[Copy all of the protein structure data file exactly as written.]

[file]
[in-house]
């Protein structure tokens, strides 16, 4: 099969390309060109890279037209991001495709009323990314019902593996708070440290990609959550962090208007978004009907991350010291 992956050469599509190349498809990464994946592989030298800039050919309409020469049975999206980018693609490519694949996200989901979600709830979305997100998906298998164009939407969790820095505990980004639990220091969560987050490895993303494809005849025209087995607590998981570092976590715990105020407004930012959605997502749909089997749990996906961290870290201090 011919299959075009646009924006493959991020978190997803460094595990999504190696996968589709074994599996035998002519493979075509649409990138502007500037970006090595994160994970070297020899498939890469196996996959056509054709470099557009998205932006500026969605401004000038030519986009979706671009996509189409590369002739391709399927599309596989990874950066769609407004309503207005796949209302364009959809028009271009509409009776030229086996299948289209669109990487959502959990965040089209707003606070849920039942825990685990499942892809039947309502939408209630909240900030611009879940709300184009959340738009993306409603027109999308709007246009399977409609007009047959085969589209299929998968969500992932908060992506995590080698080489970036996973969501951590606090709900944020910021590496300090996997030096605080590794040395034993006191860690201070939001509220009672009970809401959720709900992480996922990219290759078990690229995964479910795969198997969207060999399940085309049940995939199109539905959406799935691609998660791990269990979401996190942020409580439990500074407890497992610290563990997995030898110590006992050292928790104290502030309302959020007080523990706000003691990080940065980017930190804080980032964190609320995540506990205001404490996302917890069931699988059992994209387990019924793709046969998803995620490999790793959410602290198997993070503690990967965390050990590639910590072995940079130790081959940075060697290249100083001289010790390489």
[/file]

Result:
[in-house]
């Protein structure tokens, strides 16, 4: 099969390309060109890279037209991001495709009323990314019902593996708070440290990609959550962090208007978004009907991350010291 992956050469599509190349498809990464994946592989030298800039050919309409020469049975999206980018693609490519694949996200989901979600709830979305997100998906298998164009939407969790820095505990980004639990220091969560987050490895993303494809005849025209087995607590998981570092976590715990105020407004930012959605997502749909089997749990996906961290870290201090 011919299959075009646009924006493959991020978190997803460094595990999504190696996968589709074994599996035998002519493979075509649409990138502007500037970006090595994160994970070297020899498939890469196996996959056509054709470099557009998205932006500026969605401004000038030519986009979706671009996509189409590369002739391709399927599309596989990874950066769609407004309503207005796949209302364009959809028009271009509409009776030229086996299948289209669109990487959502959990965040089209707003606070849920039942825990685990499942892809039947309502939408209630909240900030611009879940709300184009959340738009993306409603027109999308709007246009399977409609007009047959085969589209299929998968969500992932908060992506995590080698080489970036996973969501951590606090709900944020910021590496300090996997030096605080590794040395034993006191860690201070939001509220009672009970809401959720709900992480996922990219290759078990690229995964479910795969198997969207060999399940085309049940995939199109539905959406799935691609998660791990269990979401996190942020409580439990500074407890497992610290563990997995030898110590006992050292928790104290502030309302959020007080523990706000003691990080940065980017930190804080980032964190609320995540506990205001404490996302917890069931699988059992994209387990019924793709046969998803995620490999790793959410602290198997993070503690990967965390050990590639910590072995940079130790081959940075060697290249100083001289010790390489």